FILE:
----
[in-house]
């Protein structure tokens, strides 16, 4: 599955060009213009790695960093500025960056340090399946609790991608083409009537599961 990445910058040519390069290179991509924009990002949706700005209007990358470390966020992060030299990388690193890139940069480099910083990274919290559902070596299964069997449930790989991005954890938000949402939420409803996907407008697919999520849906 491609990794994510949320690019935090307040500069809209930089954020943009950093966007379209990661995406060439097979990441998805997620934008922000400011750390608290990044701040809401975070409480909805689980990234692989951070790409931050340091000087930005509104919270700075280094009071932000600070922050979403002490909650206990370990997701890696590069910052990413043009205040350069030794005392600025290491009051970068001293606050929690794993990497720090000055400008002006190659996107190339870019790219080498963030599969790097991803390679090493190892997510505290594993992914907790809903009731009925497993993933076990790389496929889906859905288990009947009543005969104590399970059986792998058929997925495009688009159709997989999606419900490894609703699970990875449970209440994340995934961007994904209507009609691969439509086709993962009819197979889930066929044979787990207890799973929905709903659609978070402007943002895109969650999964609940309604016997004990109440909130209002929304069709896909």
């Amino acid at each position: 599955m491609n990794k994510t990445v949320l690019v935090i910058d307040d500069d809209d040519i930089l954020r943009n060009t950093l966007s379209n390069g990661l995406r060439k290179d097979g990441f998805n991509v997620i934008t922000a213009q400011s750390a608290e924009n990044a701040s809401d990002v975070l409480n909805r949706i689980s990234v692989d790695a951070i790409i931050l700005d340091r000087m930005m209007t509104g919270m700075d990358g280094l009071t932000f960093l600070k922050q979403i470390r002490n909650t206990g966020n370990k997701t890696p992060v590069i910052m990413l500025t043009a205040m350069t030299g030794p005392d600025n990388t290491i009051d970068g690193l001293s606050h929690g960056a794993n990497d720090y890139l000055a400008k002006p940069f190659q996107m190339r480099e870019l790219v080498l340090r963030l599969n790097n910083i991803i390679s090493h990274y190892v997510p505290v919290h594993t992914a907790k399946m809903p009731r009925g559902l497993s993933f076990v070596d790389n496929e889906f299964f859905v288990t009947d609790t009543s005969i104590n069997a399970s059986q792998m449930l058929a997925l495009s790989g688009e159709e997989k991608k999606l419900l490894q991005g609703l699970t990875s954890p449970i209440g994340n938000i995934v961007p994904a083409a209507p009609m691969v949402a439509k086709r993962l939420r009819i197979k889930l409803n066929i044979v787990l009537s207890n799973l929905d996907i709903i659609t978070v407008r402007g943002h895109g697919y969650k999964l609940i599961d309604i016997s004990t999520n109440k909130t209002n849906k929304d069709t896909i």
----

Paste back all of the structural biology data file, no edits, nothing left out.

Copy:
[in-house]
């Protein structure tokens, strides 16, 4: 599955060009213009790695960093500025960056340090399946609790991608083409009537599961 990445910058040519390069290179991509924009990002949706700005209007990358470390966020992060030299990388690193890139940069480099910083990274919290559902070596299964069997449930790989991005954890938000949402939420409803996907407008697919999520849906 491609990794994510949320690019935090307040500069809209930089954020943009950093966007379209990661995406060439097979990441998805997620934008922000400011750390608290990044701040809401975070409480909805689980990234692989951070790409931050340091000087930005509104919270700075280094009071932000600070922050979403002490909650206990370990997701890696590069910052990413043009205040350069030794005392600025290491009051970068001293606050929690794993990497720090000055400008002006190659996107190339870019790219080498963030599969790097991803390679090493190892997510505290594993992914907790809903009731009925497993993933076990790389496929889906859905288990009947009543005969104590399970059986792998058929997925495009688009159709997989999606419900490894609703699970990875449970209440994340995934961007994904209507009609691969439509086709993962009819197979889930066929044979787990207890799973929905709903659609978070402007943002895109969650999964609940309604016997004990109440909130209002929304069709896909």
């Amino acid at each position: 599955m491609n990794k994510t990445v949320l690019v935090i910058d307040d500069d809209d040519i930089l954020r943009n060009t950093l966007s379209n390069g990661l995406r060439k290179d097979g990441f998805n991509v997620i934008t922000a213009q400011s750390a608290e924009n990044a701040s809401d990002v975070l409480n909805r949706i689980s990234v692989d790695a951070i790409i931050l700005d340091r000087m930005m209007t509104g919270m700075d990358g280094l009071t932000f960093l600070k922050q979403i470390r002490n909650t206990g966020n370990k997701t890696p992060v590069i910052m990413l500025t043009a205040m350069t030299g030794p005392d600025n990388t290491i009051d970068g690193l001293s606050h929690g960056a794993n990497d720090y890139l000055a400008k002006p940069f190659q996107m190339r480099e870019l790219v080498l340090r963030l599969n790097n910083i991803i390679s090493h990274y190892v997510p505290v919290h594993t992914a907790k399946m809903p009731r009925g559902l497993s993933f076990v070596d790389n496929e889906f299964f859905v288990t009947d609790t009543s005969i104590n069997a399970s059986q792998m449930l058929a997925l495009s790989g688009e159709e997989k991608k999606l419900l490894q991005g609703l699970t990875s954890p449970i209440g994340n938000i995934v961007p994904a083409a209507p009609m691969v949402a439509k086709r993962l939420r009819i197979k889930l409803n066929i044979v787990l009537s207890n799973l929905d996907i709903i659609t978070v407008r402007g943002h895109g697919y969650k999964l609940i599961d309604i016997s004990t999520n109440k909130t209002n849906k929304d069709t896909i």